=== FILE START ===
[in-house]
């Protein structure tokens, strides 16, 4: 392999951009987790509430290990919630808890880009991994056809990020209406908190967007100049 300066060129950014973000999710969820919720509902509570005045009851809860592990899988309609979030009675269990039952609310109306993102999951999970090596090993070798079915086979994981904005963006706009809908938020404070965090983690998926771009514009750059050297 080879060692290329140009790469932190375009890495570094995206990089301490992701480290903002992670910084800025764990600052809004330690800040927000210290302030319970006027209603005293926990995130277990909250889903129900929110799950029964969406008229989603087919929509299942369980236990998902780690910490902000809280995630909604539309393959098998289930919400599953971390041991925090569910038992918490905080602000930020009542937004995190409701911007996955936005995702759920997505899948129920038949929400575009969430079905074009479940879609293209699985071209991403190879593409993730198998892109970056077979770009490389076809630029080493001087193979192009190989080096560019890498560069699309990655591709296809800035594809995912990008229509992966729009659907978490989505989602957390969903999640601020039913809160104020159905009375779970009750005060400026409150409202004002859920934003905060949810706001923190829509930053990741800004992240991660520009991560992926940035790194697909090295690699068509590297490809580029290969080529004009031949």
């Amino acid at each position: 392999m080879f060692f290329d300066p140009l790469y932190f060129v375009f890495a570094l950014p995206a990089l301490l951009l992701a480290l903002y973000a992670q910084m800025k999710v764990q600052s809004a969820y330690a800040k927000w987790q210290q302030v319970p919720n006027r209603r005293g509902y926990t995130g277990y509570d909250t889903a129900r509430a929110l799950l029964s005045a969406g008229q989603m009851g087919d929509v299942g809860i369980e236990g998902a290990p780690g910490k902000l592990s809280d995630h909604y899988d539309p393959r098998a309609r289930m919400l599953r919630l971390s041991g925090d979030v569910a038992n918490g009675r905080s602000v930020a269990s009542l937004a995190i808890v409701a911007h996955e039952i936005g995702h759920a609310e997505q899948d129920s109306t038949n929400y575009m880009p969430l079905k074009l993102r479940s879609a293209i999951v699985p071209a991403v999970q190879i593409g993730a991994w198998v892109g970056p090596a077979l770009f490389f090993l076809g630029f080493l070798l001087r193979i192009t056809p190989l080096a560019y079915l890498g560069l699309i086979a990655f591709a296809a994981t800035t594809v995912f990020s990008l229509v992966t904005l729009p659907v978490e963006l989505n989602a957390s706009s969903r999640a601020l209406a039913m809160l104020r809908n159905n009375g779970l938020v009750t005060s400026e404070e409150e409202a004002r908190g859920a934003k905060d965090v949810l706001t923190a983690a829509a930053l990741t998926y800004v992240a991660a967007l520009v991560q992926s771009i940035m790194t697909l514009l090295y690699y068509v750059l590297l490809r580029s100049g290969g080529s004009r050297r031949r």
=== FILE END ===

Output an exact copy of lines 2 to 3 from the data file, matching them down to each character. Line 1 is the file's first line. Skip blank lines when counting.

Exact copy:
């Protein structure tokens, strides 16, 4: 392999951009987790509430290990919630808890880009991994056809990020209406908190967007100049 300066060129950014973000999710969820919720509902509570005045009851809860592990899988309609979030009675269990039952609310109306993102999951999970090596090993070798079915086979994981904005963006706009809908938020404070965090983690998926771009514009750059050297 080879060692290329140009790469932190375009890495570094995206990089301490992701480290903002992670910084800025764990600052809004330690800040927000210290302030319970006027209603005293926990995130277990909250889903129900929110799950029964969406008229989603087919929509299942369980236990998902780690910490902000809280995630909604539309393959098998289930919400599953971390041991925090569910038992918490905080602000930020009542937004995190409701911007996955936005995702759920997505899948129920038949929400575009969430079905074009479940879609293209699985071209991403190879593409993730198998892109970056077979770009490389076809630029080493001087193979192009190989080096560019890498560069699309990655591709296809800035594809995912990008229509992966729009659907978490989505989602957390969903999640601020039913809160104020159905009375779970009750005060400026409150409202004002859920934003905060949810706001923190829509930053990741800004992240991660520009991560992926940035790194697909090295690699068509590297490809580029290969080529004009031949």
């Amino acid at each position: 392999m080879f060692f290329d300066p140009l790469y932190f060129v375009f890495a570094l950014p995206a990089l301490l951009l992701a480290l903002y973000a992670q910084m800025k999710v764990q600052s809004a969820y330690a800040k927000w987790q210290q302030v319970p919720n006027r209603r005293g509902y926990t995130g277990y509570d909250t889903a129900r509430a929110l799950l029964s005045a969406g008229q989603m009851g087919d929509v299942g809860i369980e236990g998902a290990p780690g910490k902000l592990s809280d995630h909604y899988d539309p393959r098998a309609r289930m919400l599953r919630l971390s041991g925090d979030v569910a038992n918490g009675r905080s602000v930020a269990s009542l937004a995190i808890v409701a911007h996955e039952i936005g995702h759920a609310e997505q899948d129920s109306t038949n929400y575009m880009p969430l079905k074009l993102r479940s879609a293209i999951v699985p071209a991403v999970q190879i593409g993730a991994w198998v892109g970056p090596a077979l770009f490389f090993l076809g630029f080493l070798l001087r193979i192009t056809p190989l080096a560019y079915l890498g560069l699309i086979a990655f591709a296809a994981t800035t594809v995912f990020s990008l229509v992966t904005l729009p659907v978490e963006l989505n989602a957390s706009s969903r999640a601020l209406a039913m809160l104020r809908n159905n009375g779970l938020v009750t005060s400026e404070e409150e409202a004002r908190g859920a934003k905060d965090v949810l706001t923190a983690a829509a930053l990741t998926y800004v992240a991660a967007l520009v991560q992926s771009i940035m790194t697909l514009l090295y690699y068509v750059l590297l490809r580029s100049g290969g080529s004009r050297r031949r």